Credit: Rebecca Stubbs/Florida Museum
GAINESVILLE, Fla. — An ancient, cosmopolitan lineage of plants is shaking up scientists’ understanding of how quickly species evolve in temperate ecosystems and why.
Many researchers have thought new species evolve in tandem with the development of different physical characteristics and the appearance of new kinds of habitats. In this scenario, these three factors feed into one another, potentially leading to a dramatic increase in the number of new species. This burst of diversification eventually tapers off as species compete with one another in an increasingly crowded environment, much like a saturated market.
This hypothesis has held true in several studies of tropical organisms, but a new study by Florida Museum of Natural History researchers uncovered a very different pattern in temperate species, organisms that live in areas with warm summers and cold winters.
When researchers examined the evolution of a large lineage of flowering plants known as Saxifragales, they found that species diversified first, driven by the Earth’s cooling climate 15 million years ago. These plants invaded new habitats and evolved new physical traits, too, but not until about 5 million years later.
“What we’re seeing is an evolutionary pattern that has never been observed before – and in areas of the world that are generally considered well studied,” said Ryan Folk, the study’s lead author and Florida Museum research associate. “Different rules are at play here than in tropical groups. Rates of diversification, habitats and traits matched up eventually, but there was a noteworthy lag before the latter two took off.”
Today, Saxifragales is a group of nearly 2,500 species that encompasses trees such as sweet gum and katsura, shrubs such as gooseberry, succulents such as stonecrops, herbs, vines, parasitic plants and ornamentals such as coralbells and peonies. This plant lineage thrives in temperate regions: While all rainforests on Earth house fewer than two dozen species of Saxifragales combined, the Himalayas and Tibet can have 150 Saxifragales species in 50 square miles. Its global distribution and robust fossil record dating back 90 million years made the lineage a good candidate for testing models of evolutionary processes, Folk said.
Folk and his co-authors combined genetic data with datasets on plant traits and habitats and plugged these data into models to study the patterns of evolution in Saxifragales over time. The models showed that for tens of millions of years, Saxifragales remained wallflowers, eking out a living in colder regions at the poles and at high elevations – scarce habitats in the predominantly tropical Earth of the past. As the planet’s climate began to cool 15 million years ago, however, Saxifragales flourished and the lineage quickly diversified.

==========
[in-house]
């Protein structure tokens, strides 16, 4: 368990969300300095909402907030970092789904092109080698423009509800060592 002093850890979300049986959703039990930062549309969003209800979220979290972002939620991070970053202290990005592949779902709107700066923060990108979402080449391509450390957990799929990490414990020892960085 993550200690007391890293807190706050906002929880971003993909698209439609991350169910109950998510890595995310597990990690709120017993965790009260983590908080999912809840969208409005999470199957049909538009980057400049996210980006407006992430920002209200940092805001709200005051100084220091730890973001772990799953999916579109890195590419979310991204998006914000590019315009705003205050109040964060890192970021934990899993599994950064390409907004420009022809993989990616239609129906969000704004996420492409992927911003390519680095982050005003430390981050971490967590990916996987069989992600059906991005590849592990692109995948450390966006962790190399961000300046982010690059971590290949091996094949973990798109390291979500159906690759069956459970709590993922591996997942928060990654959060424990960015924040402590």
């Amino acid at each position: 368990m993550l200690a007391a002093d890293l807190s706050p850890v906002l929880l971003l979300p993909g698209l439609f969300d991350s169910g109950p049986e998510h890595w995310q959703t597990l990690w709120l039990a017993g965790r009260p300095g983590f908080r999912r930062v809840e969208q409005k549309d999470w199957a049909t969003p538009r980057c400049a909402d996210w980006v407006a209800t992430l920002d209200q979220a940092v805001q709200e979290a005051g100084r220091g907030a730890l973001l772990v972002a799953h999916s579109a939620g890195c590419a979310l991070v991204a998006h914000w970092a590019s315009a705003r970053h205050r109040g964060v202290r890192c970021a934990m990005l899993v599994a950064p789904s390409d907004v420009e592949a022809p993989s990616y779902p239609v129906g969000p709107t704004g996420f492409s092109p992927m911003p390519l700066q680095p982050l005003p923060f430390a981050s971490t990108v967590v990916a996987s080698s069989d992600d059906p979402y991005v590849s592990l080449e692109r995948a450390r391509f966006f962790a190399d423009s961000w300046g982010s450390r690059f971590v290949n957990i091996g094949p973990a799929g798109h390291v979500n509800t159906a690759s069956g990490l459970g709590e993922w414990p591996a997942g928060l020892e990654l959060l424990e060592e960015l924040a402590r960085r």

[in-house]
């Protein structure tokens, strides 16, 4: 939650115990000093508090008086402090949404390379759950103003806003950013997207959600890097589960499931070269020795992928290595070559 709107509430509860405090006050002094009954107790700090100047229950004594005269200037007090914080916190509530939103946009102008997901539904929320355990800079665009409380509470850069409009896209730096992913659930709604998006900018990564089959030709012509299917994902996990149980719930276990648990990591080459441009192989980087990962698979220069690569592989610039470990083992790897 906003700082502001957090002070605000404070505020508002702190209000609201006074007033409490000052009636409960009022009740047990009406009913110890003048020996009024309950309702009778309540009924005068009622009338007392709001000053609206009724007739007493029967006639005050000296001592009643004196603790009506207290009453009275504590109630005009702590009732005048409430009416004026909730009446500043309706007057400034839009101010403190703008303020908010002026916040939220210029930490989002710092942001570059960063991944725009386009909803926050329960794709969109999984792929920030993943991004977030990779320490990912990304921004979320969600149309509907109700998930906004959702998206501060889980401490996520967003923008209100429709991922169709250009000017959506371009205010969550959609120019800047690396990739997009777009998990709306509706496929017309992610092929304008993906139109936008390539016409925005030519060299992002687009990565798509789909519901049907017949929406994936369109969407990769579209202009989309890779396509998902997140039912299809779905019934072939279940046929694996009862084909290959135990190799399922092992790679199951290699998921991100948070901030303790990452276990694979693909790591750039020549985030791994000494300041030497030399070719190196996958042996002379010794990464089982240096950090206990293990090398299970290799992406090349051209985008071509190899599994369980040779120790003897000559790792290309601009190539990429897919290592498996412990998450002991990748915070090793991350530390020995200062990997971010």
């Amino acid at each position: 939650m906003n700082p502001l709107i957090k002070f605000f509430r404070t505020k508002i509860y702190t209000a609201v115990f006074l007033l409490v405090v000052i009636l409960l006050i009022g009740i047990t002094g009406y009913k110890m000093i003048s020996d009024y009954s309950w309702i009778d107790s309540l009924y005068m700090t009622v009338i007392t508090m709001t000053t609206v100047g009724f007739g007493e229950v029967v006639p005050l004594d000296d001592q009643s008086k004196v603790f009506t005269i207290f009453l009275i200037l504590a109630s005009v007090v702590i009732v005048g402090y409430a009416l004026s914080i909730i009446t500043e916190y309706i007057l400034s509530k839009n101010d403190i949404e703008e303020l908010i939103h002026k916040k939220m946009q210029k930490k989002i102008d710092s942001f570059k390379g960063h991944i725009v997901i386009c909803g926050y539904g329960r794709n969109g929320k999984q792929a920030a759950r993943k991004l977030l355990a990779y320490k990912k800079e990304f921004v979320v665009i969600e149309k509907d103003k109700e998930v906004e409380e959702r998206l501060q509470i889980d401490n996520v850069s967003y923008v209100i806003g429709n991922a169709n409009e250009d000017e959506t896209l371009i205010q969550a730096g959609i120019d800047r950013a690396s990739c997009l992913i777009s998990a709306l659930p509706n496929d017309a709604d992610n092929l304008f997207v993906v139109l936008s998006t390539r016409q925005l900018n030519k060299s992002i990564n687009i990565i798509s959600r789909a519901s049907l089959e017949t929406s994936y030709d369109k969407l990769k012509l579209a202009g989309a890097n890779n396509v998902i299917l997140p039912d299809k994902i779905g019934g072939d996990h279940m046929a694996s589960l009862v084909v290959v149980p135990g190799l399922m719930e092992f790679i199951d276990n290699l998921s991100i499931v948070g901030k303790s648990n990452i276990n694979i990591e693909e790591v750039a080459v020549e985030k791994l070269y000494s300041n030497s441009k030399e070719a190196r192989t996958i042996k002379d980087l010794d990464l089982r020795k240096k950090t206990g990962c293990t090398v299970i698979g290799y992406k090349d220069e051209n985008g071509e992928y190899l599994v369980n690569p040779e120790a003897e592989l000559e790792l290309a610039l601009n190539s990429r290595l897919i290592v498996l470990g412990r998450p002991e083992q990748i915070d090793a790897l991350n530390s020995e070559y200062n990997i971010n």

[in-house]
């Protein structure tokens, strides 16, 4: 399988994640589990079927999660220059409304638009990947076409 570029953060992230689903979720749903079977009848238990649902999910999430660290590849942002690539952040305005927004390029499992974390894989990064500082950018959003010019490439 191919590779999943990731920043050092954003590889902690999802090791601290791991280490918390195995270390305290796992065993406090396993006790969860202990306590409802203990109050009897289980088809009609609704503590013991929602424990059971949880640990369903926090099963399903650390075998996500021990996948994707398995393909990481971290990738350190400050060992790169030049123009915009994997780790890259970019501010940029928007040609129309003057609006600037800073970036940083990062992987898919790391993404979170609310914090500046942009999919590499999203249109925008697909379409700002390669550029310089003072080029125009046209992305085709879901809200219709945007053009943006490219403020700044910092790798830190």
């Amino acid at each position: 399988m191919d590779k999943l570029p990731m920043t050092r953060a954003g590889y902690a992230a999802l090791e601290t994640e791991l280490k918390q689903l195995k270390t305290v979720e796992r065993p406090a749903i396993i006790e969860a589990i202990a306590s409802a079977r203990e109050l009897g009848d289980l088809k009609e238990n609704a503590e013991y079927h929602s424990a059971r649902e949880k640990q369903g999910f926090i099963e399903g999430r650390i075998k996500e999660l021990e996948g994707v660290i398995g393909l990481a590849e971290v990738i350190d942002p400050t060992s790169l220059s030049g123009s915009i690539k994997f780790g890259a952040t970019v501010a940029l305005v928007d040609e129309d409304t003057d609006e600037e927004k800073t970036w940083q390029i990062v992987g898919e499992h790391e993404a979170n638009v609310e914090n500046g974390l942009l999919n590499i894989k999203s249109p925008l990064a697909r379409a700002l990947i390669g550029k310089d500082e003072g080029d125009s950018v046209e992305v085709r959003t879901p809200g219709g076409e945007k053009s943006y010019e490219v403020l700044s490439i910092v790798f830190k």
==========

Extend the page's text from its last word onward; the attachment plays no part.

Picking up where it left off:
The cooling trend continued, transforming once-tropical habitats into temperate ones for which the cold-loving plants were well suited, and creating more extreme niche habitats that certain Saxifragales species could inhabit after developing new traits that outfitted them for rugged growing conditions.
“This is the start of the landscape that we see today – ice-covered poles, temperate forests across the Northern Hemisphere, widespread grasslands, deserts, tundra and taiga,” Folk said. “As temperate habitats rapidly expanded, Saxifragales diversified to take advantage of habitats they already were adapted to.”
But significantly, the initial burst of Saxifragales diversification was not a result of shifts in habitats or trait adaptations and predated those changes by millions of years. Instead, diversification was primarily tied to climate change.
“If you look at the drop in global temperature and the increase in Saxifragales diversification, it’s amazing how closely those correspond,” Folk said. “Those curves are almost the perfect inverse of one another.”
Understanding how species responded to climate change in the past offers a template for how they are likely to react under future climate scenarios, Folk said.
“These plants have been in temperate habitats since their origin,” he said. “If temperatures warm, they’re not going to just adapt. My take is that most plant species are going to have little capacity to adapt to dramatic climate changes.”
Classical conceptions of major drivers of species diversification often hinge on geological events – the formation of a land bridge between North and South America, for example, or the splitting of the Indian subcontinent from Africa. But climate is not a singular event, Folk said: “It’s a dynamic curve.”
One reason evolutionary processes may vary between temperate and tropical systems is their difference in age. Many of the temperate landscapes that are familiar today are recent developments produced through environmental upheaval and destruction, Folk said. Although tropical landscapes also experienced change, they have been more stable.
“There has probably been rainforest at the equator since the beginning of the Cretaceous (about 145 million years ago),” he said. “That stability simply doesn’t exist for temperate habitats.”
So far, Saxifragales diversification has shown no signs of slowing, contradicting the hypothesis that an explosion of new species eventually sputters out as they fill up new habitats to the point of saturation.
Folk hopes the study will spur researchers to look for this pattern in the evolution of other temperate lineages, both plant and animal.
“If we’re looking for the signal of truly recent bursts, a lot of the action is in temperate ecosystems.”
Other study co-authors are Nico Cellinese, Pamela Soltis, Douglas Soltis and Robert Guralnick of the Florida Museum and the University of Florida Biodiversity Institute, Rebecca Stubbs of the University of Zurich, Mark Mort of the University of Kansas and Julie Allen of the University of Nevada-Reno.
Natalie van Hoose
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